A report just issued by the US Executive Office of Science and Technology Policy, representing the work of scientists from multiple institutions, including the National Oceanic and Atmospheric Administration (NOAA), the US Geological Survey and the Virginia Institute of Marine Science, indicates that ocean hypoxia has increased nearly 30-fold since data began to be collected 50 years ago.
The scientists found that nearly half of the 647 total US coastal water bodies evaluated are currently affected by hypoxia, a condition in which oxygen levels drop so low that fish and other marine life cannot survive.
Their assessment also linked the rapid spread of these low-oxygen areas to livestock manure and fertilizer run-off, which is carried in waterways and dumps a surplus of substances such as nitrogen and phosphorus into the oceans.
Algae then grow in the waters and deplete oxygen supplies. While this report focuses on the coastal waters of the USA, Dr. Tony Koslow of the Scripps Institution of Oceanography cautioned that dead zones are a growing global problem, one which is likely being accelerated by climate change, because of the effect that the warming of the top ocean layer has when it mixes with the colder, oxygen-poor layers further below.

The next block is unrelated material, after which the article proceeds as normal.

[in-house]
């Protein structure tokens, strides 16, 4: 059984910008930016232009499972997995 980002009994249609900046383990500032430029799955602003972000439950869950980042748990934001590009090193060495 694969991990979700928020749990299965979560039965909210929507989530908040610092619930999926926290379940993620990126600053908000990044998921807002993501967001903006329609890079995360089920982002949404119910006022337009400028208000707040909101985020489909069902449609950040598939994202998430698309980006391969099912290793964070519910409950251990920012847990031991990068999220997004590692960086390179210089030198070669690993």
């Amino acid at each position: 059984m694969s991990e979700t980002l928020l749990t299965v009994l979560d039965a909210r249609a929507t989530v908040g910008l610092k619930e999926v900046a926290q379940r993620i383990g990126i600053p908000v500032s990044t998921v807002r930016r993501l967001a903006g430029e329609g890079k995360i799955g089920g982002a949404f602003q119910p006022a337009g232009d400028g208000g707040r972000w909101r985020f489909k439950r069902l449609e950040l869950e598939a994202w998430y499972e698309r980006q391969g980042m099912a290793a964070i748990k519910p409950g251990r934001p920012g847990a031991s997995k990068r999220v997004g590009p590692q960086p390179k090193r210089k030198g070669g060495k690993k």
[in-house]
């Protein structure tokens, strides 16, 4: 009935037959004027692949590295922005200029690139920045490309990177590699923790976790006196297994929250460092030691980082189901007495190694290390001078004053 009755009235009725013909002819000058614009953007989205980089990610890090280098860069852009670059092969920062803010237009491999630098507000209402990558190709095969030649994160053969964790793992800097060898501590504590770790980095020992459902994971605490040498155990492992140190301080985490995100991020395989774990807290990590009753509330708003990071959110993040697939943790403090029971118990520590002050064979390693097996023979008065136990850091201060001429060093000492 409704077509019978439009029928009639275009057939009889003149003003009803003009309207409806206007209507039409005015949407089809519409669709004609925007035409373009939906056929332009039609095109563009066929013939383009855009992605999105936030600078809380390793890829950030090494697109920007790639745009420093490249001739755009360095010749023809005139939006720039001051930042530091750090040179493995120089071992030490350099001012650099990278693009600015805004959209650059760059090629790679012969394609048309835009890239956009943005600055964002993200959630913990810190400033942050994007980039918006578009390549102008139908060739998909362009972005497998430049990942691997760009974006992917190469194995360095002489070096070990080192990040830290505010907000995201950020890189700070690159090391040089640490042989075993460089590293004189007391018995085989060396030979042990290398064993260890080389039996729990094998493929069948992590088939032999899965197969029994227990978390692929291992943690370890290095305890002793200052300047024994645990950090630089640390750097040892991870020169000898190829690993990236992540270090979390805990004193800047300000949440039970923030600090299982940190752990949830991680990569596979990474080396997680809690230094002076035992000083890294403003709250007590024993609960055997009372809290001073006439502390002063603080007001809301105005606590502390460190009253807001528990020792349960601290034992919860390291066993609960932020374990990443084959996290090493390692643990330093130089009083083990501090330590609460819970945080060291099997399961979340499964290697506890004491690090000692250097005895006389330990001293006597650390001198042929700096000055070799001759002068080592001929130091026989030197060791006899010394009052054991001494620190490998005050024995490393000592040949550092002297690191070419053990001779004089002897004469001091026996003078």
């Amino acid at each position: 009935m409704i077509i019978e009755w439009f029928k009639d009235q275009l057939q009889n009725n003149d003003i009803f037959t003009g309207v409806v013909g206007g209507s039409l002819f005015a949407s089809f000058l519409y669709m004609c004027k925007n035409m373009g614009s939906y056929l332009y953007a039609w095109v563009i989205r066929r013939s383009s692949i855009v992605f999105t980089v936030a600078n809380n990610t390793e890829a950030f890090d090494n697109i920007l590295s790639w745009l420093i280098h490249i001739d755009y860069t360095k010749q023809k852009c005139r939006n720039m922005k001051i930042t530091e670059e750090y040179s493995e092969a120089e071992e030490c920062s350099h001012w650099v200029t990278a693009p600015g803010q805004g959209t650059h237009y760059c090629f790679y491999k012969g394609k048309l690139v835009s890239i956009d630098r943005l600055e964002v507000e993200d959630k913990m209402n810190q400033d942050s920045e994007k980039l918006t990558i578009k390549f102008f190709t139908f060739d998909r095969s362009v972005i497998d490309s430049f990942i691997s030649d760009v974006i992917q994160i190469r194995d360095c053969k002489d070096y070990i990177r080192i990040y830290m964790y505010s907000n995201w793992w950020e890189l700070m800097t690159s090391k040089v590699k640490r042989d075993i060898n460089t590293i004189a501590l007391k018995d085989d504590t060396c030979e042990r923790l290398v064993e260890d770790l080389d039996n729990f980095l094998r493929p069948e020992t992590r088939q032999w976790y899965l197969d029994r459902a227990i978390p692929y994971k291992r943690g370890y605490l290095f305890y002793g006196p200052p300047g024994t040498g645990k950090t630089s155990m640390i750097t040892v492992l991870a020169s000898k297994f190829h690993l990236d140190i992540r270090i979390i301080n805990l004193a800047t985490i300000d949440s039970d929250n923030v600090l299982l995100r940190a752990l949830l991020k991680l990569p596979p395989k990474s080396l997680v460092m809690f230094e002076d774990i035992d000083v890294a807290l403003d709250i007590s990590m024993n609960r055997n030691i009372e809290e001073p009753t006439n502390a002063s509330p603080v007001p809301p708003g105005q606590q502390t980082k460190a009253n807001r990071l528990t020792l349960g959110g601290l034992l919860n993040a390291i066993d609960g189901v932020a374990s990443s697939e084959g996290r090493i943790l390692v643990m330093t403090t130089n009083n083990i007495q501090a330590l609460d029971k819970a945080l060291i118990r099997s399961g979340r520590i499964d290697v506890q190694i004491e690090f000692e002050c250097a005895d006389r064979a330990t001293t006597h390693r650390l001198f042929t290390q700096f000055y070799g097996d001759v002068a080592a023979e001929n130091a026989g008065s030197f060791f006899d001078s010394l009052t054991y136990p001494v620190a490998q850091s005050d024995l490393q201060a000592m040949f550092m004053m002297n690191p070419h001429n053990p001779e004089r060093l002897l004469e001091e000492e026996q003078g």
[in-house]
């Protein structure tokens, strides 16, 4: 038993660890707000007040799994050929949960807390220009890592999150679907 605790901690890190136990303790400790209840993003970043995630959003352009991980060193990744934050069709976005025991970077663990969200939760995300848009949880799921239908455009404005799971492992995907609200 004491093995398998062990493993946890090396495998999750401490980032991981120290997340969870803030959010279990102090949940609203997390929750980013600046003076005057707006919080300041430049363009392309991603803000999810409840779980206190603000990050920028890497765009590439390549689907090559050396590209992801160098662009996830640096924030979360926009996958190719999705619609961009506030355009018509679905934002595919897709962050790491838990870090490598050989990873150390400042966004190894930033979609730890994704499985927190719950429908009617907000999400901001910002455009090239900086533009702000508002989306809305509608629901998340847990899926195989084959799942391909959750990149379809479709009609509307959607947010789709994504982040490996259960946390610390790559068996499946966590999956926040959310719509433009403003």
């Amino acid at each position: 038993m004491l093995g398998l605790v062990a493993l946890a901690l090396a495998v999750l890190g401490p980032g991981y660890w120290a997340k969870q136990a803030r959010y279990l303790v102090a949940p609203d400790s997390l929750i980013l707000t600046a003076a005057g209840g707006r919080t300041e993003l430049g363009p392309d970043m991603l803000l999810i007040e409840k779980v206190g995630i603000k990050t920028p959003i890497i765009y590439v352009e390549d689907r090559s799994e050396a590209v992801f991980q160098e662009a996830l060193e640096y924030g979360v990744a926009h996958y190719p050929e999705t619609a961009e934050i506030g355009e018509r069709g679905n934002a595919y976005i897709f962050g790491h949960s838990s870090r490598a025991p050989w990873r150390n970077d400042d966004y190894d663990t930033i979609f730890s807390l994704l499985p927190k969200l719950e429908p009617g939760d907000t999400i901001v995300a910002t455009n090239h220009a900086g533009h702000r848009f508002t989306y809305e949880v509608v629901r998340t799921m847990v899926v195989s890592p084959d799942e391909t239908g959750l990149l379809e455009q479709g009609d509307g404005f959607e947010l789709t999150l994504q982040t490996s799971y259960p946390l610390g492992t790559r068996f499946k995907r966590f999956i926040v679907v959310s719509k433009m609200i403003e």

Dr. Koslow stated that oxygen levels in deep oceans are forecast to decline up to 40% in the next century, with potentially devastating effects on sensitive marine organisms. Moreover, the report concluded, “If current practices are continued, the expansion of hypoxia in coastal waters will continue and increase in severity.”
Our appreciation, Dr. Koslow, Scripps Institution of Oceanography, US Executive Office of Science and Technology Policy and all participating scientists, for this updated information about the dire state of our marine environments.
We pray for the rejuvenation of the oceans and all inhabitants as humans choose lifestyles that reflect awareness and consideration of all beings. Speaking with concern during an October 2009 videoconference in Formosa (Taiwan), Supreme Master Ching Hai addressed the detrimental impacts of livestock-raising to marine ecosystems and what must be done to reverse these effects.